The world has high expectations for development of revolutionary functional
devices and materials in such high-profile areas as energy, environment,
medicine, biotechnologies, and information. Among the technologies attracting
the greatest attention and hope toward realization of this development
are nanoscience and nanotechnology.
Students in this Department learn the basics of micro materials science such as quantum mechanics, statistical mechanics, or condensed matter physics, and develop the practical skills for conducting research aimed at creating highly functional devices and materials that control electrons, spins, light, or living organisms, thereby building the next generation of nanotechnology. Through their studies and research, students come to understand a broad range of physical phenomena based on modern physics and learn the engineering skills for putting these phenomena to practical use. The aim is to develop engineers and researchers who will become future leaders in many different sectors.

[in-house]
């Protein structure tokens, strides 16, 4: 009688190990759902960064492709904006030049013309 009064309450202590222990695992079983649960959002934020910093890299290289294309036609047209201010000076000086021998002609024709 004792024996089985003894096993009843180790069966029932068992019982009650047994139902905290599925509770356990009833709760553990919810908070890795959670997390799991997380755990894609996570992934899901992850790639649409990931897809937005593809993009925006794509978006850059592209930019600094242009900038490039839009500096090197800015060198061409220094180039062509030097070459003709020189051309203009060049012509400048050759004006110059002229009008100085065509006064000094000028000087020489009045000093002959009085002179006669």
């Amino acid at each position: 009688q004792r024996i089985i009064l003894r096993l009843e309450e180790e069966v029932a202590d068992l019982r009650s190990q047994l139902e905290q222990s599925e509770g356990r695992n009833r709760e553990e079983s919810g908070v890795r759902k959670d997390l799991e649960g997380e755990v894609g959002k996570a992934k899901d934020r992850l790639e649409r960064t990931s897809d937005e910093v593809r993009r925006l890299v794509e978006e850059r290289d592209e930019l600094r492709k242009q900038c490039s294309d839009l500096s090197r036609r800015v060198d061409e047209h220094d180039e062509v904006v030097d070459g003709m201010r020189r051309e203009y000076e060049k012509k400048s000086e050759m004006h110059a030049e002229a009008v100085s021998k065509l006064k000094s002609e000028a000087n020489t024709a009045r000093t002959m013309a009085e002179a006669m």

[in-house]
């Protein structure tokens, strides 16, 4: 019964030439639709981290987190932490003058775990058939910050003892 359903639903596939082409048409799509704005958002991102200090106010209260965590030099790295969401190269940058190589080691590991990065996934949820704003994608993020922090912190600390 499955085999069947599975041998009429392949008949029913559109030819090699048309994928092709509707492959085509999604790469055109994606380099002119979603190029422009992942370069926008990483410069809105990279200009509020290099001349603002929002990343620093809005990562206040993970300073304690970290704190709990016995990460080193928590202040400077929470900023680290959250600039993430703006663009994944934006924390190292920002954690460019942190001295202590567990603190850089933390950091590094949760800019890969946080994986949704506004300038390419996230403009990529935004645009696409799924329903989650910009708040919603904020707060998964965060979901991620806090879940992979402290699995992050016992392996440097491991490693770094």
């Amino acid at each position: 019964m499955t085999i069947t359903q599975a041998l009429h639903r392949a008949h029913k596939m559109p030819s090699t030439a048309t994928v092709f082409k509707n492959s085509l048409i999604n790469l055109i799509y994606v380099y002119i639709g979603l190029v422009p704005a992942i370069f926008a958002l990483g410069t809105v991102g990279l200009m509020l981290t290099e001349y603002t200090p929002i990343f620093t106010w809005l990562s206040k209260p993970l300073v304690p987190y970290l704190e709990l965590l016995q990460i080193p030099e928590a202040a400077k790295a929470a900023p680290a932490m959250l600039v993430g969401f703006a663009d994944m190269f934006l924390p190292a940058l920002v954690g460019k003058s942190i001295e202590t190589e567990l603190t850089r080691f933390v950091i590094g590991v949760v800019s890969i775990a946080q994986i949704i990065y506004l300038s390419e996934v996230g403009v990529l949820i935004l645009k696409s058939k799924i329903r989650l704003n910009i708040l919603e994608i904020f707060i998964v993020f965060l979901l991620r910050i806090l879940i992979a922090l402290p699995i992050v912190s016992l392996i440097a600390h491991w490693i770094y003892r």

The Department of Applied Physics is taking up the challenge of creating the hoped-for revolutionary devices and materials in a variety of fields including information, communications, energy, the environment, and medicine, and of conducting the theoretical and simulation studies for raising their performance to the limit. Taking advantage of the outstanding research equipment and environment, many of the world’s top level researchers are working to create the next generation of science and technology. Besides carrying out research in cooperation with laboratories associated with the University including the Institute for Materials Research and the Institute of Multidisciplinary Research for Advanced Materials, many research projects are being conducted with other universities, research institutes, and corporations in Japan and overseas. An environment is provided with no walls between laboratories, in which students can absorb a wide range of research knowledge outside their own field of specialty.
When it comes to employment prospects, students who have compiled training in understanding and logically analyzing phenomena and coming up with solutions through applied physics are in high demand.